Distinguished Professor & Director, University of Florida, Pain Research and Intervention Center of Excellence
The American Pain Society (APS)
Roger B. Fillingim, PhD uses standard psychophysical, or sensory testing, procedures to assess individual differences in responses to pain.
One major line of research in Dr. Fillingim’s laboratory focuses on how women and men experience pain differently. Women generally report more pain in daily life than men, and they also show lower pain thresholds. They are interested in understanding the reasons for these differences, which probably include psychosocial factors (e.g. mood, coping, sex roles) as well as physiological variables such as hormone levels and blood pressure. In addition, the team is studying whether pain-relieving medications work differently for women and men. Specifically, they would like to identify genetic markers that are associated with analgesic responses, and whether there are different genetic markers of medication response in women versus men.
His team are also investigating whether people from different ethnic and racial groups experience pain differently. Some evidence suggests that ethnic minorities may experience higher levels of pain and disability compared to whites. They are trying to determine whether ethnic differences in pain perception contribute to these differences in clinical pain. In this research, they are also exploring the contribution of sociocultural and psychological factors to ethnic differences in pain.
Dr. Fillingim earned his doctoral degree in Clinical Psychology from the University of Alabama at Birmingham, followed by a post-doctoral fellowship in pain research at the University of North Carolina. From 1996-2000 he was an Assistant Professor of Psychology at the University of Alabama at Birmingham, and in 2000 he moved to the University of Florida as an Associate Professor in the College of Dentistry. Currently, Dr. Fillingim is a Distinguished Professor at the University of Florida, College of Dentistry and the Director of the University of Florida Pain Research and Intervention Center of Excellence (PRICE).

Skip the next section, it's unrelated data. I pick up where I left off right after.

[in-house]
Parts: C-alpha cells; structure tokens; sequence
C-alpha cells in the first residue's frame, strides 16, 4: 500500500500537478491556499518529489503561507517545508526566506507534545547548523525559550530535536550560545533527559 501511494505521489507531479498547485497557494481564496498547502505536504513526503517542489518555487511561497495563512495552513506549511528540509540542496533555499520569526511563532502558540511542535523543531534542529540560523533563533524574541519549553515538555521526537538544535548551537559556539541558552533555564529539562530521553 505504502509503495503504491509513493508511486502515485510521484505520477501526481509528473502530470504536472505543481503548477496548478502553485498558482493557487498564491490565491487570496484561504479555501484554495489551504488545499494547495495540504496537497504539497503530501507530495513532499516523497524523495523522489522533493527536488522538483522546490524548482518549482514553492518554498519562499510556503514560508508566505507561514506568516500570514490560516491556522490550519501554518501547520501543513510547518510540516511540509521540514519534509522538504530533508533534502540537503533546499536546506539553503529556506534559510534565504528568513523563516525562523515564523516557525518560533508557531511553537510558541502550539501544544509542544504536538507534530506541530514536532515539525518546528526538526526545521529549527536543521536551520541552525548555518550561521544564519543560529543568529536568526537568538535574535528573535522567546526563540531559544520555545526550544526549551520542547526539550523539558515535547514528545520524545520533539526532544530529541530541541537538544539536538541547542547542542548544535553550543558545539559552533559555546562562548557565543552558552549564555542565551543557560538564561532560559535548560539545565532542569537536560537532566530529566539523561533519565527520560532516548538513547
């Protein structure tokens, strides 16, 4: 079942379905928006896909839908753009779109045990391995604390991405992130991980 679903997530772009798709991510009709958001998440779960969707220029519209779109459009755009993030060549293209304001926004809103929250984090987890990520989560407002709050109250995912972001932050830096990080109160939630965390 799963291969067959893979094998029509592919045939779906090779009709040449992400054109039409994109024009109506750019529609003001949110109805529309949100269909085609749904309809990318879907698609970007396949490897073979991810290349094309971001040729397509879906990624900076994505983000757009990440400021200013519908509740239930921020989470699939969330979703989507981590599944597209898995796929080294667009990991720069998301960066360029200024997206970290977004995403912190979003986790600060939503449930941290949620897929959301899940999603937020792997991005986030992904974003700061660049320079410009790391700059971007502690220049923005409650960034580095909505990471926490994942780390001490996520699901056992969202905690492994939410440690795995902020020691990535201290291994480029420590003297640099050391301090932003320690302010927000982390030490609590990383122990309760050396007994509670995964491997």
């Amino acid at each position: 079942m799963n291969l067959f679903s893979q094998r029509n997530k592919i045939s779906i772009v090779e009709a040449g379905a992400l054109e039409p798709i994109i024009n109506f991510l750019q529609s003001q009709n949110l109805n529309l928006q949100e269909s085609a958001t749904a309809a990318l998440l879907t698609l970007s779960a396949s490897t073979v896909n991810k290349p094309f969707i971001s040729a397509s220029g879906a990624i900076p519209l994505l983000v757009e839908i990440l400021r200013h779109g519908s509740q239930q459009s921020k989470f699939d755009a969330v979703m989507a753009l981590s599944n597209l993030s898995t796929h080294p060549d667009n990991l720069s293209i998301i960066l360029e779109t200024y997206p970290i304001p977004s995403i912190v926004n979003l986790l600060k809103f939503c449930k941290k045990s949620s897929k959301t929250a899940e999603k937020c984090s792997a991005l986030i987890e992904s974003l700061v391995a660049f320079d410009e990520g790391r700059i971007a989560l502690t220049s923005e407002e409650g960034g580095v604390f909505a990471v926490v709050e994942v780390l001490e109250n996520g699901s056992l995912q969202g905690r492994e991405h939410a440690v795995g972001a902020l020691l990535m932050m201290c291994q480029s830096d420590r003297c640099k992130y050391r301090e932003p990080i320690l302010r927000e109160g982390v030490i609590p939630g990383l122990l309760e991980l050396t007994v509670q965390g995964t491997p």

Honors & Awards
- Wilbert E. Fordyce Clinical Investigator Award, The American Pain Society
Recent Sessions at Neurovations Events
- How Our Understanding of Pain is Evolving: New & Emerging Targets for the Clinical & Scientific Research of Pain
- Where vs. Why: Central Contributions to Regional Pain Conditions
2018 Napa Pain Conference
- Let’s Get Personal: Using Genetic & Non-genetic Factors to Guide Treatment
- Osteoarthritis: Central Mechanisms & Ethnic Group Differences
- Altered Central Pain Pathway & Ethnic Disparities in the Severity of Pain & Rates of Disability
2017 Kaua’i Pain Conference
- Robinson, M. E., Brown, J. L., George, S. Z., Edwards, P. S., Atchison, J. W., Hirsh, A. T., … & Fillingim, R. B. (2005). Multidimensional success criteria and expectations for treatment of chronic pain: the patient perspective. Pain Medicine, 6(5), 336-345.
- Green, C. R., Anderson, K. O., Baker, T. A., Campbell, L. C., Decker, S., Fillingim, R. B., … & Todd, K. H. (2003). The unequal burden of pain: confronting racial and ethnic disparities in pain. Pain medicine, 4(3), 277-294.
- Fillingim, R. B., Doleys, D. M., Edwards, R. R., & Lowery, D. (2003). Clinical characteristics of chronic back pain as a function of gender and oral opioid use. Spine, 28(2), 143-150.
- Fillingim, R. B., Maixner, W., Girdler, S. S., Light, K. C., Harris, M. B., Sheps, D. S., & Mason, G. A. (1997). Ischemic but not thermal pain sensitivity varies across the menstrual cycle. Psychosomatic Medicine, 59(5), 512-520.
- Fillingim, R. B., & Maixner, W. (1996). The influence of resting blood pressure and gender on pain responses. Psychosomatic Medicine, 58(4), 326-332.
- Edwards, R. R., & Fillingim, R. B. (1999). Ethnic differences in thermal pain responses. Psychosomatic medicine, 61(3), 346-354.
- Rahim-Williams, B., Riley III, J. L., Williams, A. K., & Fillingim, R. B. (2012). A quantitative review of ethnic group differences in experimental pain response: do biology, psychology, and culture matter?. Pain Medicine, 13(4), 522-540.
- Fillingim, R. B., & Edwards, R. R. (2005). Is self-reported childhood abuse history associated with pain perception among healthy young women and men?. The Clinical journal of pain, 21(5), 387-397.